“When it comes to making the other decisions regarding Covid-19, it’s pretty much the same sort of group analysis, group communication and group decision-making,” Biscoe said. “For example, I joined the others and basically issued an order prohibiting evictions.”
Biscoe said from his interim term, he is proudest of his role in prohibiting evictions, an attempt to limit the spread of Covid-19 by allowing people to shelter in place in their homes.
Biscoe recognized that banning evictions put a financial strain on landlords. He also said restricting restaurants and bars has been financially damaging to these establishments.
“I would favor providing some sort of financial assistance to those landlords and small-business owners,” Biscoe said. “We have tried to reach out and help some, but it’s really been far below what is necessary.”
Biscoe said the rest of the CARES Act was used to fund programs to help small businesses and individuals impacted by Covid-19.
“In addition to small businesses, we also had to find a lot of other Covid relief measures that help our community,” Biscoe said. “A whole lot of it went into protective equipment, and dealing with medical needs, child care, things that the Covid virus basically caused.”
Biscoe said he would have favored financial assistance to keep small businesses solvent. “And if not enable them to profit more, at least to help them survive. And I think we have fallen short of doing that.”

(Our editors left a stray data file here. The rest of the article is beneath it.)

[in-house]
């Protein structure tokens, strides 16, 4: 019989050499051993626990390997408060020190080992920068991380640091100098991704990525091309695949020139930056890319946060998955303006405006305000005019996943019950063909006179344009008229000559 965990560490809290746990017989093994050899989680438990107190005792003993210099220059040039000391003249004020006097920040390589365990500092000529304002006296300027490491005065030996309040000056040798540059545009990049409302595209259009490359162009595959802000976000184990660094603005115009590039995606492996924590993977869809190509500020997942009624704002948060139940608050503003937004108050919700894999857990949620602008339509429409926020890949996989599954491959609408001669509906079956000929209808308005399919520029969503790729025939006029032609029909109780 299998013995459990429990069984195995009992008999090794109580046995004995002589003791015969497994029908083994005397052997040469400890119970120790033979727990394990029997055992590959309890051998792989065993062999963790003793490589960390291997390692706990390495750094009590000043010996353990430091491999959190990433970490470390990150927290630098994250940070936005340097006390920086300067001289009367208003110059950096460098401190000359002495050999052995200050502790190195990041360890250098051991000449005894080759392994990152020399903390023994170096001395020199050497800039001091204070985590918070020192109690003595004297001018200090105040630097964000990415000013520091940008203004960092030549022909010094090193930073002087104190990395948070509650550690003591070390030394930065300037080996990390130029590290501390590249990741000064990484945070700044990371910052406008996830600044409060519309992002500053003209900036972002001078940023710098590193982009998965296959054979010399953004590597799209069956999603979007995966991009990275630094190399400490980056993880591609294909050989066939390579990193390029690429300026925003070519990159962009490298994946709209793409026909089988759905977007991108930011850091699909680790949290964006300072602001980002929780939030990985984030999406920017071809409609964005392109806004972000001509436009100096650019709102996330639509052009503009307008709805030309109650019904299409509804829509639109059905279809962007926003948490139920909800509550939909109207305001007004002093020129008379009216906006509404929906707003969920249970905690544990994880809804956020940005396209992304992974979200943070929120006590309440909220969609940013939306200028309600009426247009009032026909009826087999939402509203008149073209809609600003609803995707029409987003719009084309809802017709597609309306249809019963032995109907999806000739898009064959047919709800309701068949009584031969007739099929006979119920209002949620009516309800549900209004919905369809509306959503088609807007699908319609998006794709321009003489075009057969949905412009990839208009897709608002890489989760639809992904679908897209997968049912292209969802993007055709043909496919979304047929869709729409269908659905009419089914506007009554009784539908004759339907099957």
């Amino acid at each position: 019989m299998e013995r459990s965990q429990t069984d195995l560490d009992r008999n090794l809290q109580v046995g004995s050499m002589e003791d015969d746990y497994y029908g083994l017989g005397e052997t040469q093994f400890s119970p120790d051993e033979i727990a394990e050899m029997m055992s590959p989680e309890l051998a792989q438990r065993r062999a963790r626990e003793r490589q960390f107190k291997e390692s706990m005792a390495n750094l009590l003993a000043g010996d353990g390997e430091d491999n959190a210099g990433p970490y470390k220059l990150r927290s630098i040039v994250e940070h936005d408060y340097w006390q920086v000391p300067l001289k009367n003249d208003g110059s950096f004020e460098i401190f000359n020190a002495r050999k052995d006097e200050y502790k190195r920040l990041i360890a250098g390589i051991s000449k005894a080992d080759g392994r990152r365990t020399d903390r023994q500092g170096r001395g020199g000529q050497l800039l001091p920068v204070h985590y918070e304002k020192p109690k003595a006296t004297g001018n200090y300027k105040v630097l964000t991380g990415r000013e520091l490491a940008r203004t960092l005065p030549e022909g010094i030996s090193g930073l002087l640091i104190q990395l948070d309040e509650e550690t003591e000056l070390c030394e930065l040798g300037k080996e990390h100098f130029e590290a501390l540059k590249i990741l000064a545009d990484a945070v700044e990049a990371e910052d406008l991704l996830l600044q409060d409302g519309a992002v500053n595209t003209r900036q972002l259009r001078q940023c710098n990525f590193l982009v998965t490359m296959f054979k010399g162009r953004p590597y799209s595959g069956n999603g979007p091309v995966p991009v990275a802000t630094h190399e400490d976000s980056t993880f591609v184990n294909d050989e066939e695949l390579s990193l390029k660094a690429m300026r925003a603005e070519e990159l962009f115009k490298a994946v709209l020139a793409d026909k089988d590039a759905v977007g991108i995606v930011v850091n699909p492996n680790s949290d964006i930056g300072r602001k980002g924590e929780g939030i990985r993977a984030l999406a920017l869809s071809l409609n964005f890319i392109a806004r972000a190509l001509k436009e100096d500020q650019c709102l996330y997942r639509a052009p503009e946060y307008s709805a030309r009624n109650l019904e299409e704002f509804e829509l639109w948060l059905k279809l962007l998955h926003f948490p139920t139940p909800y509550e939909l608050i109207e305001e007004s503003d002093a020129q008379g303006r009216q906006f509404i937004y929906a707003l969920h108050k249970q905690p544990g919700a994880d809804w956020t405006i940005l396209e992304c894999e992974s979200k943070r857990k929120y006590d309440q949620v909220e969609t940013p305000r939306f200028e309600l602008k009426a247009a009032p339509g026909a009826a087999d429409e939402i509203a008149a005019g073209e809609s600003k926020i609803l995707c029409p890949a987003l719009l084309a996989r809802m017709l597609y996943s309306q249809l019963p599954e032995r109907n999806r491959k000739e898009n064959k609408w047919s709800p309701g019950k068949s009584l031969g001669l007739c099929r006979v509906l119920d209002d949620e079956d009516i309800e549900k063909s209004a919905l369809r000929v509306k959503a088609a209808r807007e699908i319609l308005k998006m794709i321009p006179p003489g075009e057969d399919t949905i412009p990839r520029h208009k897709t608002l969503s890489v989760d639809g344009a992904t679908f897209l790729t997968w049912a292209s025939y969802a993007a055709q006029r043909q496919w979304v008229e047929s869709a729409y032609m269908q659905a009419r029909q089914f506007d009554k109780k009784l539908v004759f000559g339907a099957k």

His interim term also witnessed a renewed urgency in the Black Lives Matter movement.
“We have evolved into a better community, and because of that our expectations are much higher,” says Biscoe, who grew up in segregated Tyler, Texas. “And because we believe in those expectations and principles, we will get out there and fight for them. Luckily, the media has helped us keep it on the forefront, put out wrongdoing, emphasize what it takes to do it right.”
Biscoe’s plans for re-retirement include playing golf, donating to organizations dedicated to helping youth, and reading his collection of Western novels, his favorite genre of book and movie.
Photo courtesy of the office of County Judge Sam Biscoe.
This story was written by a journalism student at the University of Texas at Austin. The Austin Monitor is working in partnership with the UT School of Journalism to teach and publish stories produced by students in the City and County Government Reporting course.
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Key Players & Topics In This Article
County Judge Sam Biscoe: Sam Biscoe served as the first African-American Travis County Judge for 16 years before retiring in 2014. Prior to his election as Judge, Biscoe was the Precinct One Travis County Commissioner for nine years.
Travis County Commissioners Court: The legislative body for Travis County. It includes representatives from the four Travis County Precincts, as well as the County Judge. The County Judge serves as the chair of the Court.